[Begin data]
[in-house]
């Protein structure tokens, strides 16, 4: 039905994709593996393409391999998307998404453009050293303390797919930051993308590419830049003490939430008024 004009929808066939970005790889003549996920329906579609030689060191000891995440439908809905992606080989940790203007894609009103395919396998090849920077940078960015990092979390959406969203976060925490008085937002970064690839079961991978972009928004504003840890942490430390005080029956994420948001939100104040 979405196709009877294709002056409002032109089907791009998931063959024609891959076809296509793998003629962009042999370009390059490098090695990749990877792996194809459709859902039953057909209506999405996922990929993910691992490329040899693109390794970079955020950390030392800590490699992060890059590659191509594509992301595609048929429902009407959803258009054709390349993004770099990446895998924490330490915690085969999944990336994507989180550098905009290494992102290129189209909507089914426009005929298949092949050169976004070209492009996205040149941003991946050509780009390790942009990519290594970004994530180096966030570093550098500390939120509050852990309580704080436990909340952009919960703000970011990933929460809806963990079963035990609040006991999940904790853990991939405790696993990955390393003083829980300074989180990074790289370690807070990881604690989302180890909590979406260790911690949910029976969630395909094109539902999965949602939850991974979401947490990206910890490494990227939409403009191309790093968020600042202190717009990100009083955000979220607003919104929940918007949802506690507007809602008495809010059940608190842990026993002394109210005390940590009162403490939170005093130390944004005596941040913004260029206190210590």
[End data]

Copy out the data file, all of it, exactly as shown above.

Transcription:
[in-house]
């Protein structure tokens, strides 16, 4: 039905994709593996393409391999998307998404453009050293303390797919930051993308590419830049003490939430008024 004009929808066939970005790889003549996920329906579609030689060191000891995440439908809905992606080989940790203007894609009103395919396998090849920077940078960015990092979390959406969203976060925490008085937002970064690839079961991978972009928004504003840890942490430390005080029956994420948001939100104040 979405196709009877294709002056409002032109089907791009998931063959024609891959076809296509793998003629962009042999370009390059490098090695990749990877792996194809459709859902039953057909209506999405996922990929993910691992490329040899693109390794970079955020950390030392800590490699992060890059590659191509594509992301595609048929429902009407959803258009054709390349993004770099990446895998924490330490915690085969999944990336994507989180550098905009290494992102290129189209909507089914426009005929298949092949050169976004070209492009996205040149941003991946050509780009390790942009990519290594970004994530180096966030570093550098500390939120509050852990309580704080436990909340952009919960703000970011990933929460809806963990079963035990609040006991999940904790853990991939405790696993990955390393003083829980300074989180990074790289370690807070990881604690989302180890909590979406260790911690949910029976969630395909094109539902999965949602939850991974979401947490990206910890490494990227939409403009191309790093968020600042202190717009990100009083955000979220607003919104929940918007949802506690507007809602008495809010059940608190842990026993002394109210005390940590009162403490939170005093130390944004005596941040913004260029206190210590």